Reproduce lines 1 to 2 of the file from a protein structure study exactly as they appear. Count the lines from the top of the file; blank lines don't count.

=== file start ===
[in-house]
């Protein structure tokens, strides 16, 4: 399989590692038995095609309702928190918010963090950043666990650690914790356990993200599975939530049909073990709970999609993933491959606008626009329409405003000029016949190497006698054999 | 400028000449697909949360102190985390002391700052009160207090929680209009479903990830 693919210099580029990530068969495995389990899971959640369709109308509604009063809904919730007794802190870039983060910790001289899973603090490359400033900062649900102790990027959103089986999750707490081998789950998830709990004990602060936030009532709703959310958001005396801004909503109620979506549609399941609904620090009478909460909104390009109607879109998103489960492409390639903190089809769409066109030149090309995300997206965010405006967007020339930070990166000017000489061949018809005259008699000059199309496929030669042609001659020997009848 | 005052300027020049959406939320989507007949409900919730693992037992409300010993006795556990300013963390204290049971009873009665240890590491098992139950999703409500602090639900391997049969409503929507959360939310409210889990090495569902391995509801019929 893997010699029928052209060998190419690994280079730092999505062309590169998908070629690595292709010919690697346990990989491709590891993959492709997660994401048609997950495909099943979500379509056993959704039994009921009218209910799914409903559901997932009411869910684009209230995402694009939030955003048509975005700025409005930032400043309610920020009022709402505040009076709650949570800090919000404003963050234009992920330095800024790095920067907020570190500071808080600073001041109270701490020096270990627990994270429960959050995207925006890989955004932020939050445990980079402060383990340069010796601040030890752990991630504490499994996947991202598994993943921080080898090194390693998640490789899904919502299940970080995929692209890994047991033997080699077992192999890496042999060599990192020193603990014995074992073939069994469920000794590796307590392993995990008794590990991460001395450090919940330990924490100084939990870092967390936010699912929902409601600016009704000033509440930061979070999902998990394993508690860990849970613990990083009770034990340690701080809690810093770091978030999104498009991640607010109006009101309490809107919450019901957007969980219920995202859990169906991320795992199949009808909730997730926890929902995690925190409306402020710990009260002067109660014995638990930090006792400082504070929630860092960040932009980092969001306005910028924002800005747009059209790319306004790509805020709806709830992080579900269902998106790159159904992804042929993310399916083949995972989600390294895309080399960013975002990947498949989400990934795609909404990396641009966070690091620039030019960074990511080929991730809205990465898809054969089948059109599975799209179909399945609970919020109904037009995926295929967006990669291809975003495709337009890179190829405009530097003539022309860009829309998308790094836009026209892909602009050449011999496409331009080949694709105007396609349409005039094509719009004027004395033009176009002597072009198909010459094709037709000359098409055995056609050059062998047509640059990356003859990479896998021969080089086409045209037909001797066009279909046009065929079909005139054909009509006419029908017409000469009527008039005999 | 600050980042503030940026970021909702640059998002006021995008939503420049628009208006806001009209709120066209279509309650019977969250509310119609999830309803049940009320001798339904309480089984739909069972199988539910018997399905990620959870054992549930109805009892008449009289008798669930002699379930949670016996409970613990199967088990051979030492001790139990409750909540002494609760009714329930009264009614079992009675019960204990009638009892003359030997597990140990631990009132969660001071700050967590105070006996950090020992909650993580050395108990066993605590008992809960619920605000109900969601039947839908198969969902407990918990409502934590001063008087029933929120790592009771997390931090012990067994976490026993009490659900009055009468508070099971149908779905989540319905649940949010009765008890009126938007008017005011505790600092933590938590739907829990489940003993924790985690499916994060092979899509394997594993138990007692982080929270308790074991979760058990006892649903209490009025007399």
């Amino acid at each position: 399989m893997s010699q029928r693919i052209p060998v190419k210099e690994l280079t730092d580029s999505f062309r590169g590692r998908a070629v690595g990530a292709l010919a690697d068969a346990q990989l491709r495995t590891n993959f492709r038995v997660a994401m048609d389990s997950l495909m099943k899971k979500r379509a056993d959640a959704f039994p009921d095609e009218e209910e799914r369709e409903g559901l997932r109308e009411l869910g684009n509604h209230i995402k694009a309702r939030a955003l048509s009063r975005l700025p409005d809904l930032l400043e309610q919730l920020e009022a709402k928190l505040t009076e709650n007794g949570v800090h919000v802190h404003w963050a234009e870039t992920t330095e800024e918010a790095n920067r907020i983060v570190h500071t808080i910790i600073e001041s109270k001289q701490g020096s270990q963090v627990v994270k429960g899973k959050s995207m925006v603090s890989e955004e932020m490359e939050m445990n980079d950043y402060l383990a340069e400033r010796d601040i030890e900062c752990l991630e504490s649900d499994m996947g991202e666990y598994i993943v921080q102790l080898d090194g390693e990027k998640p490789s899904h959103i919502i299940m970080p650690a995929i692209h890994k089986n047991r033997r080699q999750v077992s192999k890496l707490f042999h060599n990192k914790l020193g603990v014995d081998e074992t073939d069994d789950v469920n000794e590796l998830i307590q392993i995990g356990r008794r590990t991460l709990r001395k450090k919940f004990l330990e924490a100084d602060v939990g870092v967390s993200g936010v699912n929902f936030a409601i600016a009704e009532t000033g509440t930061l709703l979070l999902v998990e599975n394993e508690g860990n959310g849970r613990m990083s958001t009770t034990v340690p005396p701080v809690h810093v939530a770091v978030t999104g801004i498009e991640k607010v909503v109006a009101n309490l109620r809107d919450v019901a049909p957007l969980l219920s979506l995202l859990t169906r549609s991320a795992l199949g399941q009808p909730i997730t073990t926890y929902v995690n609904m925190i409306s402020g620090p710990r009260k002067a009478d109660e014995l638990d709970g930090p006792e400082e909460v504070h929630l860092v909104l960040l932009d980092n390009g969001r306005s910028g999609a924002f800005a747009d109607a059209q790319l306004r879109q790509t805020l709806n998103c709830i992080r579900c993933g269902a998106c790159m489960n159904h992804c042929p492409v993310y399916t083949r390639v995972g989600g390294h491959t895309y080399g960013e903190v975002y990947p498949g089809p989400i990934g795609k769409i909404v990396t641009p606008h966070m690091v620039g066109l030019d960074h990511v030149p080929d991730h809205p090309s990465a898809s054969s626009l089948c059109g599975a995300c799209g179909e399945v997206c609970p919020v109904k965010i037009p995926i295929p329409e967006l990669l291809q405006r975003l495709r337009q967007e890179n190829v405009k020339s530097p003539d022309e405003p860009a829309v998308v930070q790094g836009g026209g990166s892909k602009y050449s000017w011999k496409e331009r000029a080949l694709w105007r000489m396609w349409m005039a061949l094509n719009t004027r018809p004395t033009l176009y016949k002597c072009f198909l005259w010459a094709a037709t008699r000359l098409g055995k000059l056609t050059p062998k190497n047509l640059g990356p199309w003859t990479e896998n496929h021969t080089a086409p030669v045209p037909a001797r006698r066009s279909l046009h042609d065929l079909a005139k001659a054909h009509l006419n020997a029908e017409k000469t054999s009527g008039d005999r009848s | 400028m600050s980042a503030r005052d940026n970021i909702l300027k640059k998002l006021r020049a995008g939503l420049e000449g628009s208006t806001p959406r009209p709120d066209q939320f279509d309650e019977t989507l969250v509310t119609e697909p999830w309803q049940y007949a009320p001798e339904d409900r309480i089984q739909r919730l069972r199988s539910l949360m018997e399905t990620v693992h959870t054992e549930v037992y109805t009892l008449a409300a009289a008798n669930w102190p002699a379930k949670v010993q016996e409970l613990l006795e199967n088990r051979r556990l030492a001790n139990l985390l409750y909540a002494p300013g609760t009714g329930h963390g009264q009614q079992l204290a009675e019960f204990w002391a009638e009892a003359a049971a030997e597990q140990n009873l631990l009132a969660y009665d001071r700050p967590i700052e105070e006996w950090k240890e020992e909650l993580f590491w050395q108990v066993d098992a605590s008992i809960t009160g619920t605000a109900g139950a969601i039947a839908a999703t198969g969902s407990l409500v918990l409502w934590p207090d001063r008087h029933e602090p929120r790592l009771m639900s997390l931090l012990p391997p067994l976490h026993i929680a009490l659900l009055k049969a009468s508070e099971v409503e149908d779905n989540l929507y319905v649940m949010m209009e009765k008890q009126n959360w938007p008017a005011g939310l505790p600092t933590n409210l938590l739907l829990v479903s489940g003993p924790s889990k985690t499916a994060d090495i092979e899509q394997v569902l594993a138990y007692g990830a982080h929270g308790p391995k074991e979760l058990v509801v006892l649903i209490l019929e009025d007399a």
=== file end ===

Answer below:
[in-house]
């Protein structure tokens, strides 16, 4: 399989590692038995095609309702928190918010963090950043666990650690914790356990993200599975939530049909073990709970999609993933491959606008626009329409405003000029016949190497006698054999 | 400028000449697909949360102190985390002391700052009160207090929680209009479903990830 693919210099580029990530068969495995389990899971959640369709109308509604009063809904919730007794802190870039983060910790001289899973603090490359400033900062649900102790990027959103089986999750707490081998789950998830709990004990602060936030009532709703959310958001005396801004909503109620979506549609399941609904620090009478909460909104390009109607879109998103489960492409390639903190089809769409066109030149090309995300997206965010405006967007020339930070990166000017000489061949018809005259008699000059199309496929030669042609001659020997009848 | 005052300027020049959406939320989507007949409900919730693992037992409300010993006795556990300013963390204290049971009873009665240890590491098992139950999703409500602090639900391997049969409503929507959360939310409210889990090495569902391995509801019929 893997010699029928052209060998190419690994280079730092999505062309590169998908070629690595292709010919690697346990990989491709590891993959492709997660994401048609997950495909099943979500379509056993959704039994009921009218209910799914409903559901997932009411869910684009209230995402694009939030955003048509975005700025409005930032400043309610920020009022709402505040009076709650949570800090919000404003963050234009992920330095800024790095920067907020570190500071808080600073001041109270701490020096270990627990994270429960959050995207925006890989955004932020939050445990980079402060383990340069010796601040030890752990991630504490499994996947991202598994993943921080080898090194390693998640490789899904919502299940970080995929692209890994047991033997080699077992192999890496042999060599990192020193603990014995074992073939069994469920000794590796307590392993995990008794590990991460001395450090919940330990924490100084939990870092967390936010699912929902409601600016009704000033509440930061979070999902998990394993508690860990849970613990990083009770034990340690701080809690810093770091978030999104498009991640607010109006009101309490809107919450019901957007969980219920995202859990169906991320795992199949009808909730997730926890929902995690925190409306402020710990009260002067109660014995638990930090006792400082504070929630860092960040932009980092969001306005910028924002800005747009059209790319306004790509805020709806709830992080579900269902998106790159159904992804042929993310399916083949995972989600390294895309080399960013975002990947498949989400990934795609909404990396641009966070690091620039030019960074990511080929991730809205990465898809054969089948059109599975799209179909399945609970919020109904037009995926295929967006990669291809975003495709337009890179190829405009530097003539022309860009829309998308790094836009026209892909602009050449011999496409331009080949694709105007396609349409005039094509719009004027004395033009176009002597072009198909010459094709037709000359098409055995056609050059062998047509640059990356003859990479896998021969080089086409045209037909001797066009279909046009065929079909005139054909009509006419029908017409000469009527008039005999 | 600050980042503030940026970021909702640059998002006021995008939503420049628009208006806001009209709120066209279509309650019977969250509310119609999830309803049940009320001798339904309480089984739909069972199988539910018997399905990620959870054992549930109805009892008449009289008798669930002699379930949670016996409970613990199967088990051979030492001790139990409750909540002494609760009714329930009264009614079992009675019960204990009638009892003359030997597990140990631990009132969660001071700050967590105070006996950090020992909650993580050395108990066993605590008992809960619920605000109900969601039947839908198969969902407990918990409502934590001063008087029933929120790592009771997390931090012990067994976490026993009490659900009055009468508070099971149908779905989540319905649940949010009765008890009126938007008017005011505790600092933590938590739907829990489940003993924790985690499916994060092979899509394997594993138990007692982080929270308790074991979760058990006892649903209490009025007399």